A new way to control weight?

LOS ANGELES Do you spend a lot of time in a chair watching TV or sitting at your desk?

"Chair time is an insidious hazard because people haven't been told it's a hazard," said Marc Hamilton, Ph.D., a professor of biomedical sciences at the University of Missouri in Columbia.

The time you sit in your chair could be keeping your body's fat burning in park.

More than 47 million adults in the U.S. have metabolic syndrome, which causes obesity, diabetes and heart disease.

Biomedical researchers from the University of Missouri say the reason so many of us have the condition is because we sit too much.

"The existing data, by numerous studies, are starting to show that the rates of heart disease and diabetes and obesity are doubled or sometimes even tripled in people who sit a lot," said Dr. Hamilton.

One reason, he says, is an enzyme called lipase. When it's on, fat is absorbed into the muscles, but when we sit down, lipase virtually shuts off.

"Instead, the fat will recirculate in the blood stream and go and be stored as body fat or it can clog arteries and cause diseases," said Dr. Hamilton.

And it's not a small amount of fat. Plasma samples were taken from the same person after eating the same meal. A plasma sample taken while the individual was sitting down turned out cloudy. The second plasma vial was clear, this sample was taken while the individual was standing up.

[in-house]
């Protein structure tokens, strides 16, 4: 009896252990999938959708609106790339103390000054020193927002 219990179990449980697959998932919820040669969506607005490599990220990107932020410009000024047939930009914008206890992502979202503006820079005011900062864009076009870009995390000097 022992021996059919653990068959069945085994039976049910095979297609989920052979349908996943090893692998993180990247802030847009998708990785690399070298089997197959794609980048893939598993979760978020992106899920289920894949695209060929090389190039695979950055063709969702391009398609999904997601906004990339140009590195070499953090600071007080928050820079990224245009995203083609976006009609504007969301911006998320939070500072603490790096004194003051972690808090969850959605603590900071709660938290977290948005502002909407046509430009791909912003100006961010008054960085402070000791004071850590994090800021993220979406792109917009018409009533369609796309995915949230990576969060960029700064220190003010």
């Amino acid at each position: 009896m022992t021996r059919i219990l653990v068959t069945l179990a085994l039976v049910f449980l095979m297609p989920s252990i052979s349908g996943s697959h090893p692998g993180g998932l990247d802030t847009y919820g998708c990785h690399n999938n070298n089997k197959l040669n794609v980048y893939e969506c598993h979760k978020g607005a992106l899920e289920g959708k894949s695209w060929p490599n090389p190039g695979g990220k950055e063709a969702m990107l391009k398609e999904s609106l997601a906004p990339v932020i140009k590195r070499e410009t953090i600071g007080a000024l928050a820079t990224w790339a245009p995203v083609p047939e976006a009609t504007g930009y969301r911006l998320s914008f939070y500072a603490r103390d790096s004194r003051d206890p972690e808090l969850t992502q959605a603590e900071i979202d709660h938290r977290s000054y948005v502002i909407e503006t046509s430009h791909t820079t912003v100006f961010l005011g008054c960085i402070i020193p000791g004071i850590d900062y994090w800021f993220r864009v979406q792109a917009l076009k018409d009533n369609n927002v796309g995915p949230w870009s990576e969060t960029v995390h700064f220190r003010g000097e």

"If you can perform a behavior while sitting or standing, I would choose standing," said Dr. Hamilton.

That's why Dr. Hamilton swapped his desk chair for a treadmill. If that's too extreme?

"You can have just as much fun watching your kids play if you're standing by the fence, next to a friend who pulls out that aluminum lawn chair and is sitting there," said Dr. Hamilton.

You can also limit chair time by taking frequent breaks at work stand and walk around.

Stand while talking on the phone or even while watching TV. Standing also helps shrink your waistline. The average person can burn an extra 60 calories an hour just by standing.

"But just avoid the chair is the simple recommendation, as much as you can," said Dr. Hamilton.

Another benefit to standing -- it improves your HDL or good cholesterol levels. People who sat reduced their good cholesterol levels by 22 percent.


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